October 25, 2016
Facebook is testing removing “Page Likes” but before you start panicking, let’s look at the pros and cons of this possible reality.
Page Likes are slightly different from what they used to be in the good old days when Facebook’s organic reach was considerably higher than current 0.5% (or less) and Facebook’s algorithm way more forgiving. Gone are the days when having 10 Page Likes meant you would actually reach 10 (or more) people. The reduction of the organic reach and the raise of paid media reduced the importance of those little numbers next to your profile. Don’t misunderstand, Page Likes still carry value and depending on your objectives, they are still a useful metric but they are not THE metric. The main pitfall of those thumbs-ups is the incredible focus many businesses put on them. It’s shocking that we still encounter people who talk about social media strategy and KPIs in terms of likes.
Don’t look at the quantity of Page Likes, look at the quality of your audience.
If you have read any of our blogs, you might know about the lovely group of people we call ‘compers’ – in other words, people who enter completions on your page but have ZERO loyalty towards your proposition/product. One of the most common mechanics to drive Page Likes is to run a competition asking for Likes (which is against Facebook rules actually). While this method produces some nice vanity numbers and boosts engagement of the page, unless executed properly (using paid targeting to attract the audience you want), you will end up with an audience of compers that are not likely to buy anything from you or engage with any of your future non-competition content. And that’s where the problem starts.
We have had many clients coming to us, struggling to get engagement on their pages just because they build their Facebook audience with focus on quantity (hello compers) and not quality (bye bye customers). If your biggest and most engaged audience is interested in winning prizes only, they will never interact with anything else you have to say. They will never click on that link. They will never tell about your product to their friends. You wasted your efforts on a number that doesn’t have any impact on your brand.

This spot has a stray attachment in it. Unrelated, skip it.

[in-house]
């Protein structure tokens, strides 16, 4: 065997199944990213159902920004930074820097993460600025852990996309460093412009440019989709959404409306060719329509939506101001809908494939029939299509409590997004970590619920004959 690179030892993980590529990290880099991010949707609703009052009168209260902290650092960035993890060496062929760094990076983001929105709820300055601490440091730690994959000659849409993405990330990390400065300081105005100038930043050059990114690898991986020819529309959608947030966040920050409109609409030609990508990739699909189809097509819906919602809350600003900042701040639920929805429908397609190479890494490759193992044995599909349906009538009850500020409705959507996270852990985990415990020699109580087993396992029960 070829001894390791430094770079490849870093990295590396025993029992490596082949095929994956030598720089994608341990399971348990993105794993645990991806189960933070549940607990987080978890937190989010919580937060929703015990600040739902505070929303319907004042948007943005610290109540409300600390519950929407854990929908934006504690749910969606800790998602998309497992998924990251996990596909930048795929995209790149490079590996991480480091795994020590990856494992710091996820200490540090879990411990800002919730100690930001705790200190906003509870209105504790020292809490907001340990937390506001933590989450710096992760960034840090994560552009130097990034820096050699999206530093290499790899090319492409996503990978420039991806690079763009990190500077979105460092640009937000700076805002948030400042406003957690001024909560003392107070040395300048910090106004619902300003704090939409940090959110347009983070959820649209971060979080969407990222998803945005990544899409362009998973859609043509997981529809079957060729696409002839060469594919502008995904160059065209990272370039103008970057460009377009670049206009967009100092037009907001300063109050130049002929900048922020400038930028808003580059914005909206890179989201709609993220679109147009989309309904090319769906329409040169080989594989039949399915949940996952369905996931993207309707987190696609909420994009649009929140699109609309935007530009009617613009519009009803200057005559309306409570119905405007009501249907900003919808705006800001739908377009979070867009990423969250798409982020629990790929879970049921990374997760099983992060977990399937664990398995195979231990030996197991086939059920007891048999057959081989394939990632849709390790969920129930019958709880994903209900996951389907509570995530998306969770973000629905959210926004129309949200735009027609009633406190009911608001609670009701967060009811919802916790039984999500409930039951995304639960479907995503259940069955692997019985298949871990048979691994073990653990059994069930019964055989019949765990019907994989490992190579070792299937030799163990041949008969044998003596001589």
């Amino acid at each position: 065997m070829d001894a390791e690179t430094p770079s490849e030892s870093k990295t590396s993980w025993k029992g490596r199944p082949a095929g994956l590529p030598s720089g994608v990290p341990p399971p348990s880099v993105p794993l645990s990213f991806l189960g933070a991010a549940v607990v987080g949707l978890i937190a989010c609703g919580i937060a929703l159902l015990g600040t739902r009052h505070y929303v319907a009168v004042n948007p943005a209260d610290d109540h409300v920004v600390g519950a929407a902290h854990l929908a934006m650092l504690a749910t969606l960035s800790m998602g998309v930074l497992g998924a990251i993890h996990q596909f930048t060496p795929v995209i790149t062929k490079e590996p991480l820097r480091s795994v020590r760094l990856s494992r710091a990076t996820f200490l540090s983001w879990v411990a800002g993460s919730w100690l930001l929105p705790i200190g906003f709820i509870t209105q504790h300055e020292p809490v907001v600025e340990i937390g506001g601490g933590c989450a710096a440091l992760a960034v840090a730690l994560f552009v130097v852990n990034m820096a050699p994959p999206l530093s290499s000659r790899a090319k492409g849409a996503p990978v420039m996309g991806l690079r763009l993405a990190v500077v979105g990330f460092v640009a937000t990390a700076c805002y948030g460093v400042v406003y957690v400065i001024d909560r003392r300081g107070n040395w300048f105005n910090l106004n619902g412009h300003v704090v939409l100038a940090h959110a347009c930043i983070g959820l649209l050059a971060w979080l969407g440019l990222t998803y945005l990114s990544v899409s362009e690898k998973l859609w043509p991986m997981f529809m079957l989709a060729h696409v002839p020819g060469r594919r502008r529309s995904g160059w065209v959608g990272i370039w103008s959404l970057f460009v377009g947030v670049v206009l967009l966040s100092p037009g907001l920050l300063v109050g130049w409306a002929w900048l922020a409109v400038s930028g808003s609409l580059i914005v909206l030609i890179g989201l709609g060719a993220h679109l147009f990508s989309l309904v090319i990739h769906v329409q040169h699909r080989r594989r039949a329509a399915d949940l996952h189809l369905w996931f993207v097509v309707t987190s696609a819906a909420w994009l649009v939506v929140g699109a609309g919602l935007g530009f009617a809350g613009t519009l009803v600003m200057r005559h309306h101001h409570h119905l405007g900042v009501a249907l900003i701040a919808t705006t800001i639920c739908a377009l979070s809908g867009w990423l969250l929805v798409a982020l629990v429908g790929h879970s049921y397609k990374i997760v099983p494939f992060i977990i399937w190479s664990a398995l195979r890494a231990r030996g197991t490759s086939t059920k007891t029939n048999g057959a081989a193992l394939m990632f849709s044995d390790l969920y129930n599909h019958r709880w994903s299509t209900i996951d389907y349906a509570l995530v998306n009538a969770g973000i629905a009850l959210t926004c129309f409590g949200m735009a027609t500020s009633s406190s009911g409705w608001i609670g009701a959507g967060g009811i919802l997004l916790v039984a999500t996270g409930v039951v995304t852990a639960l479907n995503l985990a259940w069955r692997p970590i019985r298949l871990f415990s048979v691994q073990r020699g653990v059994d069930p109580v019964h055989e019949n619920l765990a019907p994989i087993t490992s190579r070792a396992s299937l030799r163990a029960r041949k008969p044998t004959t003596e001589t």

Stay true to your brand. Build your community on shared values and everything else will follow.
Plus, if you are after meaningful numbers, you can run a paid campaign that gives your brand visibility and SMART metrics (e.i.conversions) from the right people – your customers.
But let’s be honest, if people/brands think that Page Likes are the holy grail of everything, it’s is mostly because of ‘social media gurus’ who might have sold them on the idea somewhere along their digital journey. Throughout my career, I have seen many social media professionals use this metric as they couldn’t be bothered (mainly due to lack of time, resources, energy, or support) to go after other metrics and properly educate businesses on what data is important for their business strategy and what is not. It’s not really a con, but here you go.
I’m not saying changing perceptions is easy. But it’s something everyone in the digital industry must try to do. For what it’s worth, we do it daily and we are happy to help.
— Buffer (@buffer) October 23, 2016